In physical security assessment, there is more than just measuring the thickness of a material or testing for permeability – physical penetration testing addresses the attack itself. Physical penetration testing simulates an attack situation where a hostile actor seeks to penetrate a company’s physical barriers in order to gain unauthorized access to systems, buildings, infrastructure, and assets. Penetration testing is an integral part of the Secure Product Suite methodology, which is used to test for threats from all possible sources and to identify vulnerabilities in infrastructure and applications.
The Secure Product Suite includes a variety of penetration testing tools that assess the permeability of physical security controls. These tools run on the Windows server and can be configured to perform on a specific network or to be used in a virtual environment. The tools run in the background, gathering network traffic for analysis. When an intrusion is detected, the tool then performs a series of physical security checks to determine if the security controls are breached. If so, the program displays an authorization failure, a detailed log of the detected intrusion, and various other details needed for reporting.
To perform physical penetration testing, the computer must be in an area where the attacker can have physical access to the targeted machine. Common methods of penetrating a machine include bypassing protocol encryption, injecting a payload into a process, and injecting a Trojan into an application. Some attacks can also use a hidden key to gain physical access. Regardless of the method, once an attacker has gained access, he may be able to modify or delete system settings, create new accounts, and execute software.
Physical Penetration Testing
While performing physical penetration testing, it is essential to first gain site access, then move to another secure location. A good practice is to perform a complete system scan in the cyber location to detect any weaknesses that could be exploited to gain unauthorized access. Once vulnerabilities have been identified, the vulnerable machine can be opened up for thorough inspection. In some cases, a tester may use a virtual machine to perform the scanning and vulnerability testing on a remote machine. The results from the scan will provide valuable information about the vulnerability.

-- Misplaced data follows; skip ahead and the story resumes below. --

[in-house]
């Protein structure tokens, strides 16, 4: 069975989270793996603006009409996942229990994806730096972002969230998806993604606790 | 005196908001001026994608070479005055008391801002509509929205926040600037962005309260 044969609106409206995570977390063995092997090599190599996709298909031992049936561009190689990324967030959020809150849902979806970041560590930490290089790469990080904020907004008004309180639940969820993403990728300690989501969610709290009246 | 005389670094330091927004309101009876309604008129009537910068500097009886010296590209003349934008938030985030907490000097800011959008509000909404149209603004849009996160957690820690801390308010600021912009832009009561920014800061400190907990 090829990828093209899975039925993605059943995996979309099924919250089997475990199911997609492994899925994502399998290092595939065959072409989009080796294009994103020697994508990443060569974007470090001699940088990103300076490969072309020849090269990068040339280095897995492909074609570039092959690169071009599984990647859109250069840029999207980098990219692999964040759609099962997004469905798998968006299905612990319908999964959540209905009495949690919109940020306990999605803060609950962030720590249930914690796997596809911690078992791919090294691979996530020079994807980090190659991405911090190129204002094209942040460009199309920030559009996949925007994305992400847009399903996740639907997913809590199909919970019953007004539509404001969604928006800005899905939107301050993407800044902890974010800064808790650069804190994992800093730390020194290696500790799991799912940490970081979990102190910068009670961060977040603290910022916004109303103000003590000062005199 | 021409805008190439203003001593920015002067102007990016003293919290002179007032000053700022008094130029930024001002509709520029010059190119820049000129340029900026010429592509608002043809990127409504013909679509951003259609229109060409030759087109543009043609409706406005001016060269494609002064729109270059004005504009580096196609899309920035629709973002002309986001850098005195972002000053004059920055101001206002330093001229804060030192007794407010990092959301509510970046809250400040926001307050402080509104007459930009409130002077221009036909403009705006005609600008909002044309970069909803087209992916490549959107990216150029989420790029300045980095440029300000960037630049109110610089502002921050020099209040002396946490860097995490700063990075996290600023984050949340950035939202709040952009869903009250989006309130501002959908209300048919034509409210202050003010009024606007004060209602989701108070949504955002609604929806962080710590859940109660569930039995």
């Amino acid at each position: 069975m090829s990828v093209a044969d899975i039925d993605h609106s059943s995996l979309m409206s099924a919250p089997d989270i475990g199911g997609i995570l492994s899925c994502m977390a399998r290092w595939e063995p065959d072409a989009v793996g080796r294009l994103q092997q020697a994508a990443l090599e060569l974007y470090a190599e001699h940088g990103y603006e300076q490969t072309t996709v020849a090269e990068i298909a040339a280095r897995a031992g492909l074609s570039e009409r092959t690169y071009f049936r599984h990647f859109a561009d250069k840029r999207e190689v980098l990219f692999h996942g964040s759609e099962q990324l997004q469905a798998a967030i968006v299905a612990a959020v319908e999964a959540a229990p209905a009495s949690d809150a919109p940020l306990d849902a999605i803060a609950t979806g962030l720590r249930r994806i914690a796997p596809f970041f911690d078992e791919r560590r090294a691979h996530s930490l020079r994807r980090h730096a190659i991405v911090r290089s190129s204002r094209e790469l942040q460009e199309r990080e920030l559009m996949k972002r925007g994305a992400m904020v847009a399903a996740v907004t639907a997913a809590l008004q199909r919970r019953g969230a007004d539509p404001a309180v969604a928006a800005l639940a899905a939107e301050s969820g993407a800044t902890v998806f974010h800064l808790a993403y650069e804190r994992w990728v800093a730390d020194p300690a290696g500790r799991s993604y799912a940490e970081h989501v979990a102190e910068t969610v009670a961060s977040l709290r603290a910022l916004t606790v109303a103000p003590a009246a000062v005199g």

In physical penetration testing, various types of attacks may be executed to find out if any of the vulnerabilities have been exploited. Some attacks include application-level attacks (code injection, debug injection, stack overflow, etc. ), physical access control checks, buffer overflows, and directory traversal.
Security companies use physical penetration testing to discover physical security weaknesses that may be exploited to make recommendations to network operators. For example, if a network has multiple levels of authentication, an attacker may be able to get through from one level to another. By using a remote imaging tool, the security company can discover these vulnerabilities and make recommendations to network operators about how to strengthen the network so that these attacks do not continue. Physical security testing is also used to make recommendations about the physical security of networks and firewall policies.